“People Who” or “People That” – Correct Version Explained

There are so many misconceptions and confusing parts of a sentence in the English language that sometimes we fail to notice or pay attention to. Like, is it ‘people that’ or ‘people who?’ Or are both correct? If you’re not sure and, if you’re curious, let’s find out.

Is It ‘People Who’ Or ‘People That?’

Both ‘people who’ and ‘people that’ are grammatically correct. Using ‘that’ is correct when referring to people or objects. Using ‘who,’ on the other hand, is correct specifically when referring to people only. Particular contexts may call for ‘who’ while some contexts may prefer the use of ‘that.’

people who or people that

Despite the common misconception that only ‘people who’ are grammatically correct, many grammar books, articles, and linguists point out that ‘people that’ is also possible and acceptable.

Take a look at the examples below.

  • People who give up easily lack resilience.
  • People that give up easily lack resilience.

Both sentences above are grammatically correct. ‘Who’ and ‘that’ both refer to the people with little resilience. In the same way, depending on the given context, ‘people who’ may be preferred over ‘people that’ and vice versa.

However, according to the Google Ngram Viewer, ‘people who’ is generally used more often than ‘people that.’ It is probably because ‘who’ is more specific to referring to people only and may leave less room for confusion.

people who or people that english usage

People Who

‘People who’ is grammatically correct. We use ‘people who’ when we want to refer to people or when we want to specify something about specific people. For example, ‘people who lie all the time’ is a phrase that points to a group of people that are fond of lies.

‘People who’ is generally acceptable and applicable in all contexts that call for specifying a trait or a type of group of people. An example is ‘people who care about others.’ It specifies the trait of a particular group of people that is caring towards others.

Below are examples of how to use ‘people who’ in a sentence.

  1. I trust people who always work hard.
  2. People who never give up inspire me.
  3. I don’t get along with people who are lazy.
  4. There were groups of people who visited the exhibit.
  5. I saw lots of people who donated to the organization.
  6. I like people who care about their families.
  7. I congratulated the people who received awards today.

People That

‘People that’ is grammatically correct. We use ‘people that’ when we want to refer to a particular group or class of people. However, we can also use ‘that’ to refer to objects and non-human things. Like, ‘ball sports that put the knee at risk,’ here, ‘that’ refers to ball sports that are not human.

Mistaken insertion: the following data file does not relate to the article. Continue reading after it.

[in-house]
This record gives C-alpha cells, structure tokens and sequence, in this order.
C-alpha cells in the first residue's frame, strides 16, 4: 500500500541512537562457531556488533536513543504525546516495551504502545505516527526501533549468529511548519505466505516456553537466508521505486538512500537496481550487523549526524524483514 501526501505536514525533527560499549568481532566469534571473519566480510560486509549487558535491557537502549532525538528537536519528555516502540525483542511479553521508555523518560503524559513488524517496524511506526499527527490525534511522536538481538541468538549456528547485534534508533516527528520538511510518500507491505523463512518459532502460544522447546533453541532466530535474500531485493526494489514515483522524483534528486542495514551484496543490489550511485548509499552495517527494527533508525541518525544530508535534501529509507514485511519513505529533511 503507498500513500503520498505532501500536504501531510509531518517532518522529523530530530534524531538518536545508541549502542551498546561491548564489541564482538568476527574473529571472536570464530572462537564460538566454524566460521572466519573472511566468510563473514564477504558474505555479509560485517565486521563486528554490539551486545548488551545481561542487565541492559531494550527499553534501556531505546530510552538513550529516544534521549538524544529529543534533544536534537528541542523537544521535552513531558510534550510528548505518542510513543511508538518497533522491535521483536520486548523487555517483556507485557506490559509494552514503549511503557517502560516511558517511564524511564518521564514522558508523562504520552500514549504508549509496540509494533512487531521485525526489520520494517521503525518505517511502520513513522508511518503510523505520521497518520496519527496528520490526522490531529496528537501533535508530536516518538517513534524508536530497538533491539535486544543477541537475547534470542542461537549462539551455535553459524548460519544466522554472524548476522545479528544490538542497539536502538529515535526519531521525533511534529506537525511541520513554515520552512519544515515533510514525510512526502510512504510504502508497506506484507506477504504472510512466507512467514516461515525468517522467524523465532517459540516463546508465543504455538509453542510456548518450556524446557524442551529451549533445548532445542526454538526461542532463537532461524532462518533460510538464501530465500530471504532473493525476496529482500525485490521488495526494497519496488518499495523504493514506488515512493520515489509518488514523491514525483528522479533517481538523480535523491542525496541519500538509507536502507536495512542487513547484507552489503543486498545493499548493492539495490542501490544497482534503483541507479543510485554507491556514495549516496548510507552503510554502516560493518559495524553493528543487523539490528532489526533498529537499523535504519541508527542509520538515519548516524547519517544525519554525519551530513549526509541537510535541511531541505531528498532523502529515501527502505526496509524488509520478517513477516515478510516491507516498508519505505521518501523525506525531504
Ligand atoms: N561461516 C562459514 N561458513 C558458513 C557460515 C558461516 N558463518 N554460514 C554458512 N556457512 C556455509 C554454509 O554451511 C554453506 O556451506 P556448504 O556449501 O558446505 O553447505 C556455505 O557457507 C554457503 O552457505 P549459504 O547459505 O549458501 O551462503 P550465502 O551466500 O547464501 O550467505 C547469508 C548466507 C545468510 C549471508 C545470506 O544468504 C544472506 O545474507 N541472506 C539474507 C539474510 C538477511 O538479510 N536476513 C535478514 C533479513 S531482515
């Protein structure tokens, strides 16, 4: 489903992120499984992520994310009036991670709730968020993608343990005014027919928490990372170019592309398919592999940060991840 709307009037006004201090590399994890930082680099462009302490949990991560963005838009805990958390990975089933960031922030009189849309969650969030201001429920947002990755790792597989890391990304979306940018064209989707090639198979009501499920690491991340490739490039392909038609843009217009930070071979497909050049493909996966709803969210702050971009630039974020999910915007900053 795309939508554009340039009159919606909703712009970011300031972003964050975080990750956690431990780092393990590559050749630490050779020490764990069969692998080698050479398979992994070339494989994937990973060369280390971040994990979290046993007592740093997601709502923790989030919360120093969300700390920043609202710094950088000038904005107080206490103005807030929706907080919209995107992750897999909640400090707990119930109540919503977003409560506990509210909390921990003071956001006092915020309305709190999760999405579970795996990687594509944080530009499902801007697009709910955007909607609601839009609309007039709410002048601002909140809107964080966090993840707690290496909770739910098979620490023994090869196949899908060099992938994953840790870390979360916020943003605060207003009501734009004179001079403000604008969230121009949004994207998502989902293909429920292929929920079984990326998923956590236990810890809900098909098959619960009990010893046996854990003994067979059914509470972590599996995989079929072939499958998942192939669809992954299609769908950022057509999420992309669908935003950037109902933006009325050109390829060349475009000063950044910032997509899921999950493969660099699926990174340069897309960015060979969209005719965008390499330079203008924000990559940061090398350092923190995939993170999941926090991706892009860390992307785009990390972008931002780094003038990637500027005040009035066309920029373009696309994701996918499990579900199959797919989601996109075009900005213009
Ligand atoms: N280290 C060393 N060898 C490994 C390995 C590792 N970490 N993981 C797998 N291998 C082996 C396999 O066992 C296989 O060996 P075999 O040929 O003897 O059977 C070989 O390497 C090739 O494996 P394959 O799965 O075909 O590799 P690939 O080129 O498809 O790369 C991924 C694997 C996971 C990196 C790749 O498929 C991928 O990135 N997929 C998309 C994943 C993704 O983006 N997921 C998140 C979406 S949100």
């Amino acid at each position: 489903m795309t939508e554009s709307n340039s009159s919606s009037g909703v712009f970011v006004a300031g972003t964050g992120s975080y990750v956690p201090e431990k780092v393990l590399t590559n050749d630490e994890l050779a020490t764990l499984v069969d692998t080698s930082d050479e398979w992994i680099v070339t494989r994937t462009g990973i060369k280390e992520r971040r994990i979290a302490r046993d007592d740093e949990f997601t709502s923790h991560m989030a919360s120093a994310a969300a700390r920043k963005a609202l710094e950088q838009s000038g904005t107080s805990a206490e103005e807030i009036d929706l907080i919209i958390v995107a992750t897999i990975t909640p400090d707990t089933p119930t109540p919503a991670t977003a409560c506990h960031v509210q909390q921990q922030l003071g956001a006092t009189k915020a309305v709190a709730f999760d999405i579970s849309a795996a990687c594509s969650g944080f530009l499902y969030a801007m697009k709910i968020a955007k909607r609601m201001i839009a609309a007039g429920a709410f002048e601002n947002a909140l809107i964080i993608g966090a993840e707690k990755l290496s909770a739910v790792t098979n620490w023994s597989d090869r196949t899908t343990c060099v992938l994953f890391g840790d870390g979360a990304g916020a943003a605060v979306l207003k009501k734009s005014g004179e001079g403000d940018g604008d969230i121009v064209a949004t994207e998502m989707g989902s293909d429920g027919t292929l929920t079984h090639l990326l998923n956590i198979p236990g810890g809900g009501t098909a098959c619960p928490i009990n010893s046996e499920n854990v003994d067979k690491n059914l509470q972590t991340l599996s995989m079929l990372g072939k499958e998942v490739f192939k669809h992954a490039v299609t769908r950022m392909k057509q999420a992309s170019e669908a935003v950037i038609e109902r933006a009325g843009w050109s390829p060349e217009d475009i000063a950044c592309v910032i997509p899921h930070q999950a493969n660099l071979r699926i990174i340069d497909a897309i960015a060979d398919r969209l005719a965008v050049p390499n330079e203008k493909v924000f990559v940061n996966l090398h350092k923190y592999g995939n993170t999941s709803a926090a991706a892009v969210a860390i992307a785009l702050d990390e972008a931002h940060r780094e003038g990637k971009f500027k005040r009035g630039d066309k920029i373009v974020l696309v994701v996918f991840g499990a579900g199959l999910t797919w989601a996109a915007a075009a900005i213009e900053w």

Though ‘people that’ is grammatically correct, we use ‘that’ more often with teams or specific types of groups or classes of people. Examples are ‘organization that,’ ‘group that,’ ‘collective that,’ and many others.

Below are examples of how to use ‘people that’ in a sentence.

  1. I was grouped with the people that I hated the most.
  2. Most of the people that were present followed the attire.
  3. People that always give excuses are not my type.
  4. I gave my files to the people that manage the counter.
  5. I saw lots of people that I look up to at the conference.
  6. I applaud people that always pass tasks early.
  7. She informed me of some people that left their belongings.

Is ‘People Which’ Correct?

We almost always do not use ‘people which.’ It is because ‘which’ is usually used in questions like ‘which among’ when choosing between two options. In this sense, ‘Which among these people’ is correct, but we do not say or use ‘people which give hope,’ for example.

While ‘which’ can be used to refer to people and objects, the phrase ‘people which’ is not harmonious and there should be something in between. Instead of ‘people which,’ a better and more appropriate alternative is ‘which among these people?’ in question form.

Take a look at the examples below.

  • Incorrect: People which speak unclearly are hard to talk to.
  • Incorrect: I don’t like people which do not appreciate me.

In the examples above, using ‘which’ is not applicable and grammatically incorrect. As we use ‘which’ to identify something from a group of other things, saying ‘which’ where there is only one specified group is not applicable.

Take a look at these other examples below.

  • Correct: Which among these people is your type?
  • Correct: Which among the people are you most excited to meet?

Here, we use ‘which’ to refer to ‘people’ or a person and identify it from a group of other people that may potentially be one’s type (first sentence) or from a group of people one is excited to meet (second sentence).

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